Music was a large part of the Festival with the Melbourne Symphony and Sydney Symphony Orchestras presenting concerts. This included a unique combined performance at the Olympic Swimming pool, where Sir Bernard Heinze conducted what was claimed to be the largest symphony orchestra ever assembled in Australia. During the performance soprano Glenda Raymond sung Ah, fors’è lui from La Traviata, and Olympic Overture by Clive Douglas was premiered. This work was the winning entry in an Olympic Composers Competition staged by APRA and the ABC.

The combined Melbourne and Sydney Symphony Orchestras during the Olympic Swimming Pool performance, 2 December 1956. ABC 344 Laurie Richards Collection. Performing Arts Collection, Arts Centre Melbourne.
Glenda Raymond and Sir Bernard Heinze at the Olympic Swimming Pool performance, 2 December 1956. ABC 340 Laurie Richards Collection. Performing Arts Collection, Arts Centre Melbourne.


The Duke of Edinburgh was in the audience at the joint Melbourne and Sydney Symphony Orchestra concerts, 2 December 1956. ABC 340 Laurie Richards Collection. Performing Arts Collection, Arts Centre Melbourne.
Prime Minister Roberts Menzies at the Olympic Swimming Pool performance, 2 December 1956. ABC 339 Laurie Richards Collection. Performing Arts Collection, Arts Centre Melbourne.

Other festival events included free Music for the People concerts at the Botanic Gardens conducted Hector Crawford and a chamber music festival at Melba Hall. At Her Majesty’s Theatre the Australian Elizabethan Theatre Trust presented a program of four operas by Mozart, Ray Lawler’s Summer of the Seventeenth Doll and the Children’s marionette play The Tintookies.

Companies not included in the Festival also staged special Olympic productions. At New Theatre, Dick Diamond’s Australian musical Under the Coolibah Tree was presented. Despite public suspicion of communism and condemnation of the Soviet Union after the Hungarian Uprising (this famously manifested in a brawl between the USSR vs Hungary water polo teams), the left leaning New Theatre kept things friendly by inviting Soviet journalists and a Chinese theatre company to view the show.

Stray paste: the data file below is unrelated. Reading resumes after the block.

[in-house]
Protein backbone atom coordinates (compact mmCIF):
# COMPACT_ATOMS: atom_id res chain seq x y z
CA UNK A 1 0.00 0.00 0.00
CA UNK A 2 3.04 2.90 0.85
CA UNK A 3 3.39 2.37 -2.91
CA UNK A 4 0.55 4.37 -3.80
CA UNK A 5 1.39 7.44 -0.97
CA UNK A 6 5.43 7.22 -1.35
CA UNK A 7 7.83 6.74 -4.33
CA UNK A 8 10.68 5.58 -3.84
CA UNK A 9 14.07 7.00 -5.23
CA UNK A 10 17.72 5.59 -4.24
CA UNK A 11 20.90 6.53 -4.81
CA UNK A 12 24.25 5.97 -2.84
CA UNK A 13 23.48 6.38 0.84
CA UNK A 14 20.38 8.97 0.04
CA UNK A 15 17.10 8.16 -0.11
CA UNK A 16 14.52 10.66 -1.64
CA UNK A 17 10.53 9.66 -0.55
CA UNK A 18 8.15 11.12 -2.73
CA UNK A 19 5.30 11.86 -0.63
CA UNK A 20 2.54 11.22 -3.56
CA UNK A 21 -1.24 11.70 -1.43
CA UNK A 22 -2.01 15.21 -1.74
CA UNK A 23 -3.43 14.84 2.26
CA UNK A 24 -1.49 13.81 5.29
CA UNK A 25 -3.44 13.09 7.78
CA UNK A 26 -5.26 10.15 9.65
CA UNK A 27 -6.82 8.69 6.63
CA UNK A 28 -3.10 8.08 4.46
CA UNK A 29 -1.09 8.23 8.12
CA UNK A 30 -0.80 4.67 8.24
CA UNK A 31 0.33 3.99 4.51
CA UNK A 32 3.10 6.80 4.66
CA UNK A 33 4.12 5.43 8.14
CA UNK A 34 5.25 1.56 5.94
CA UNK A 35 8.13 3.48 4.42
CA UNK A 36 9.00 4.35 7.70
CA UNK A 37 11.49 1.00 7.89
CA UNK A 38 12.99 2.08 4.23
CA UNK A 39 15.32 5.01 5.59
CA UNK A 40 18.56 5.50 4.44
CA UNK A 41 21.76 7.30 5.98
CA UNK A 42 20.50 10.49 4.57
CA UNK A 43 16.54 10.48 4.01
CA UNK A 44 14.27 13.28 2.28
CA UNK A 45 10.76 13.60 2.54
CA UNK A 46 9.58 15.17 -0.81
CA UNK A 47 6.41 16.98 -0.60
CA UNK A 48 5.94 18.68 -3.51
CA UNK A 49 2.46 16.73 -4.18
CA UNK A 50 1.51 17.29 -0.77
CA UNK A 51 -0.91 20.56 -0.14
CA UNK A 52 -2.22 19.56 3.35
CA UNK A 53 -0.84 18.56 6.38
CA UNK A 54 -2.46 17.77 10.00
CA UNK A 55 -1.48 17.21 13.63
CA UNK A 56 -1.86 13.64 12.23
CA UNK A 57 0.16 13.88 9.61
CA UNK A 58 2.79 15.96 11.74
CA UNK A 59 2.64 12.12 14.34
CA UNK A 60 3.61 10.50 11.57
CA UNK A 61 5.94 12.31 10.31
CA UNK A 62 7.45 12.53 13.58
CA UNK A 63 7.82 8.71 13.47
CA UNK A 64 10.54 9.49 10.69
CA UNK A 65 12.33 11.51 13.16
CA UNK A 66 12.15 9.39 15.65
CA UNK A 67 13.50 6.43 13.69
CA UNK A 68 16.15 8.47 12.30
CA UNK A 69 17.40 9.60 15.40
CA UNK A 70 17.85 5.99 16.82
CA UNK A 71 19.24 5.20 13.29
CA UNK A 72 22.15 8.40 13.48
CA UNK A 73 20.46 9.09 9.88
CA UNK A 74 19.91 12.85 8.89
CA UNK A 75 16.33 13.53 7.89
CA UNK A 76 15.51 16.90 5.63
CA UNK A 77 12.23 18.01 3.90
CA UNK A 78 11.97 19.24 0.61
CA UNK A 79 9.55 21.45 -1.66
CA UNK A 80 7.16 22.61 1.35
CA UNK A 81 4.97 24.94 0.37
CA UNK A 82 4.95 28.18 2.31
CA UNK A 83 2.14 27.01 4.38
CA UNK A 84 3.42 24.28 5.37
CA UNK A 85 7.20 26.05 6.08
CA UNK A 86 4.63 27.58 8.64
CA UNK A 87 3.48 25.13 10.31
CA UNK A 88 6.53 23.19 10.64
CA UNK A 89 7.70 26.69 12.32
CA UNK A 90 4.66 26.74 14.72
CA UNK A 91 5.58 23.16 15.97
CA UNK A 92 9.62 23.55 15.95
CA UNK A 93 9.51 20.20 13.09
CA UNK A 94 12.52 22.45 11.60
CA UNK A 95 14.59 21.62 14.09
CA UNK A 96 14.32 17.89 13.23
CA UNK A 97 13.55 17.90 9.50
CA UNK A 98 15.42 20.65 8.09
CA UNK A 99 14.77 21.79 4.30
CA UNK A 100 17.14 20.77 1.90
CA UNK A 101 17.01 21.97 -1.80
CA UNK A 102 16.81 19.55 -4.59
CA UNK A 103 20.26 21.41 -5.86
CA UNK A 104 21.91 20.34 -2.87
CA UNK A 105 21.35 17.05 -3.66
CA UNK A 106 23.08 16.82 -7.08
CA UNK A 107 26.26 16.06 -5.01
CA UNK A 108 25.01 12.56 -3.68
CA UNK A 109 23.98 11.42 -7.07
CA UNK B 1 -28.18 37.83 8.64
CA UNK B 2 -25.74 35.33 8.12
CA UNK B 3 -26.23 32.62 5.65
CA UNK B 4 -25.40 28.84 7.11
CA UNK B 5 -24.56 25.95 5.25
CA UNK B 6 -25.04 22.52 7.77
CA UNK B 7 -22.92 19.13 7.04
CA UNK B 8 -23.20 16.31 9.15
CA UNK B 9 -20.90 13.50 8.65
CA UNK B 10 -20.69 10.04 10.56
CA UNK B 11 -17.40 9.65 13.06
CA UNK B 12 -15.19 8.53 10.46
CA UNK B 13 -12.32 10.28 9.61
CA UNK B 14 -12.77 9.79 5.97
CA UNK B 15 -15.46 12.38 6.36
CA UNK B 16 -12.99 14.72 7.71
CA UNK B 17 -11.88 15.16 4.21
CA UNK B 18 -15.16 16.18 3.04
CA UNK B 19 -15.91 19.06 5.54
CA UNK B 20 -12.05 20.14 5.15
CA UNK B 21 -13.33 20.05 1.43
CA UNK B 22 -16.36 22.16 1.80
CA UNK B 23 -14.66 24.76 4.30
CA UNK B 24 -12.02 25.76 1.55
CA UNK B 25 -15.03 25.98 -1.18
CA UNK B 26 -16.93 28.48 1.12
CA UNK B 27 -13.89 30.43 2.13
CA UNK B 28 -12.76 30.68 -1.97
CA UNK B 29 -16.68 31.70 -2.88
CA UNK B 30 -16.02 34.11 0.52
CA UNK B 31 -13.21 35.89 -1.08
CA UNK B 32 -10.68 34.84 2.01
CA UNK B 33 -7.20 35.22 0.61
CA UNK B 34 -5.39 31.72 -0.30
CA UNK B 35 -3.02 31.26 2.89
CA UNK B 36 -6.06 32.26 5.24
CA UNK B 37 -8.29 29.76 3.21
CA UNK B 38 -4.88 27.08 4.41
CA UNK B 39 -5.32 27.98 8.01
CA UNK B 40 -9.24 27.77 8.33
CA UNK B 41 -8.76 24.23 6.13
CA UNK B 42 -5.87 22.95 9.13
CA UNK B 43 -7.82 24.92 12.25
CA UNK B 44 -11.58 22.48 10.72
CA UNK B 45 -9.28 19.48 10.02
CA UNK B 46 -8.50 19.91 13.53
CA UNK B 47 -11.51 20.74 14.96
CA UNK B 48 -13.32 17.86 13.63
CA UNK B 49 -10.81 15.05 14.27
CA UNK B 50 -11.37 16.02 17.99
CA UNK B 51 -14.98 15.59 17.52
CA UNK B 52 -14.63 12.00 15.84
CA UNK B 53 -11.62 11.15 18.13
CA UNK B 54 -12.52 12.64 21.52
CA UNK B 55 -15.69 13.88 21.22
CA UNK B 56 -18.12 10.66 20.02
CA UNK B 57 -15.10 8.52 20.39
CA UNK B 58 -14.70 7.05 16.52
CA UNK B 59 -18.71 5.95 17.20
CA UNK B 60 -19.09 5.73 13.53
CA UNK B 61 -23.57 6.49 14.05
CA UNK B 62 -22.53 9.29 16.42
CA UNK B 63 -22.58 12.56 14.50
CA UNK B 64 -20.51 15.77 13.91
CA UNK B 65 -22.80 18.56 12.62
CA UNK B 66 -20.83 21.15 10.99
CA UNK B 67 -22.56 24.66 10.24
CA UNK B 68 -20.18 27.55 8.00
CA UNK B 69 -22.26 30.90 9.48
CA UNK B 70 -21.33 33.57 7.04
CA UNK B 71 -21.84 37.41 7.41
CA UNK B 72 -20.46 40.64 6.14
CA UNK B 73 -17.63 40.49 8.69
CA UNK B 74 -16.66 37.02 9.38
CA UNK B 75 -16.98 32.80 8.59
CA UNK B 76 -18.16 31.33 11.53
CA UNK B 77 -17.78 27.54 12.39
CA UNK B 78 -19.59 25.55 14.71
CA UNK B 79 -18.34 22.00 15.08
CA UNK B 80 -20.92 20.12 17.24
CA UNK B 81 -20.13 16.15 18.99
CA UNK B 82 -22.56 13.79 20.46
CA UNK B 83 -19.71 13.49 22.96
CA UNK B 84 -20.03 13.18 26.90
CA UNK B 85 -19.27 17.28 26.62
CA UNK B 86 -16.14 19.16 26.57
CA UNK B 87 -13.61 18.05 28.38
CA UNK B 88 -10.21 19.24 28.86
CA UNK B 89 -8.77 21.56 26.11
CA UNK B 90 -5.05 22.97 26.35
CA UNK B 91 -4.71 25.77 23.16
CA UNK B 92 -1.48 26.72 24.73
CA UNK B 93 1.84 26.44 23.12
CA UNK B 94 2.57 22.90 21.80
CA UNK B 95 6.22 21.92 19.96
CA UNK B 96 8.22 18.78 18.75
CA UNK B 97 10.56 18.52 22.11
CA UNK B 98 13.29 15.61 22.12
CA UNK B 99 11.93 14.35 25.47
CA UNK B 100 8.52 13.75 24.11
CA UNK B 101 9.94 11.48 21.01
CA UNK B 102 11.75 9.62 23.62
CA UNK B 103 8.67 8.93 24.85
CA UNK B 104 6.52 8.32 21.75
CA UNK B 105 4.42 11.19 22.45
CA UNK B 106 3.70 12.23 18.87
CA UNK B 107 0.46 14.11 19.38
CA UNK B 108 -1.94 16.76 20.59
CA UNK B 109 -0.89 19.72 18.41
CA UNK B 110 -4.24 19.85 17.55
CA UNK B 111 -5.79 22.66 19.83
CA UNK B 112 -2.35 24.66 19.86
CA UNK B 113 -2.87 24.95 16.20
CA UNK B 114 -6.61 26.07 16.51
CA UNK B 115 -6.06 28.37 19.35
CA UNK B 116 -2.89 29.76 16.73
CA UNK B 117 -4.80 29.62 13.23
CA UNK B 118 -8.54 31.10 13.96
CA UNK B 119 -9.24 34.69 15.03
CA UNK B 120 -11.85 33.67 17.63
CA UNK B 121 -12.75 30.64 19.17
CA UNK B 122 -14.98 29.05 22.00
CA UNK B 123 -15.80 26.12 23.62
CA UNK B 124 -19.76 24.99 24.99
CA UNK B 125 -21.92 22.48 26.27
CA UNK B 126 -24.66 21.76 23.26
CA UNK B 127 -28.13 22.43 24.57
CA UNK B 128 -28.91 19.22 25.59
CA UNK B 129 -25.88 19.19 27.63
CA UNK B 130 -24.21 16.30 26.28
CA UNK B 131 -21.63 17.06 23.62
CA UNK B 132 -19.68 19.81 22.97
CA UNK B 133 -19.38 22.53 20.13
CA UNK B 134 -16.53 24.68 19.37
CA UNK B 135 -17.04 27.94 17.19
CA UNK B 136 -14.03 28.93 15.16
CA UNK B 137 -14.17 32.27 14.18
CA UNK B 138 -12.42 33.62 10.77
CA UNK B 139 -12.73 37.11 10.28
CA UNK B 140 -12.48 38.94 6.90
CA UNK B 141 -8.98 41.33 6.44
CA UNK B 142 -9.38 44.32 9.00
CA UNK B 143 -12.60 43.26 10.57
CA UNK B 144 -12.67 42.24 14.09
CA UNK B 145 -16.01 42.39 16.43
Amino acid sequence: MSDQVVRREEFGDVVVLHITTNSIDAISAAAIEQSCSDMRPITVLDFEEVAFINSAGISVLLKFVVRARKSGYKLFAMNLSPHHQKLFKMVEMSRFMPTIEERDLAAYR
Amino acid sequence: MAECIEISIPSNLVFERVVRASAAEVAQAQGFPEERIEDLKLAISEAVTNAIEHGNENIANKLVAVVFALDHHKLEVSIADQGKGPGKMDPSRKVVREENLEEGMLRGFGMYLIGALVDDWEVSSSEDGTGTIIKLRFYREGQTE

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At the Tivoli, re-opened after an extensive refurbishment, the Olympic Follies was presented. This was an extravaganza of variety featuring the Hungarian acrobatic dancers Julia and Darvas, with lavish stage design by Angus Winneke.

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The amazing Darvas and Julia, c.1956. 2002.034.465 Betty Stewart Collection. Performing Arts Collection, Arts Centre Melbourne.

As you can see, life in Melbourne during the Games was friendly, social and entertaining. If you’d like to learn more about what was on during the Games check out the digitised newspapers in Trove . You can also ask our Research Centre for help in locating objects and information about this and other Performing Arts topics.

Melbourne Olympic Games

22 November – 8 December 1956

Part 1

This week marks the 60th anniversary of the 1956 Melbourne Olympic Games. It was the first time the Games had been staged in the Southern Hemisphere and the first time Australians had the opportunity to view the Olympics on television.

After a series of parliamentary debates and a Royal Commission, television was introduced to Australia in time for the Melbourne Olympics. Bruce Gyngell famously welcomed Sydney viewers to television on the 16th of September 1956 and on the 4th of November, Melbourne viewers were greeted by the Premier of Victoria, Henry Bolte, as he officially opened the HSV7 studios in South Melbourne.

The Laurie Richards Collection contains an interesting record of Australia’s television pioneers. Richards was a professional photographer and captured the ABC news team at work filming and broadcasting the Games into Australian homes.

Calling it how they see it – sports commentators at the Melbourne Olympics, 1956. Performing Arts Collection, Arts Centre Melbourne. Laurie Richards Collection ABC 330.


Filming from the newly erected Olympic Stand at the Melbourne Cricket Ground (MCG), 1956. Performing Arts Collection Arts Centre Melbourne. Laurie Richards Collection ABC 332.
An ABC TV cameraman films the athletics competition, 1956. Performing Arts Collection, Arts Centre Melbourne. Laurie Richards Collection ABC 333.
Inside the ABC broadcast van, 1956. This van is now part of the National Museum of Australia’s collection. Performing Arts Collection, Arts Centre Melbourne. Laurie Richards Collection ABC 335. 

If you are interested in the story of television and the Olympics, The National Museum of Australia has a great article in their Defining Moments in Australian History series. Another wonderful resource is the National Film and Sound Archive NFSA Films YouTube channel, where you can watch hours of footage from the 1956 Olympics created by professional and amateur filmmakers.

Part 2 will explore the Olympic Arts Festival and other theatrical events staged during the Games. In the meantime, why not have a look at all things Olympic in our online collection. There’s even a splash of Kylie.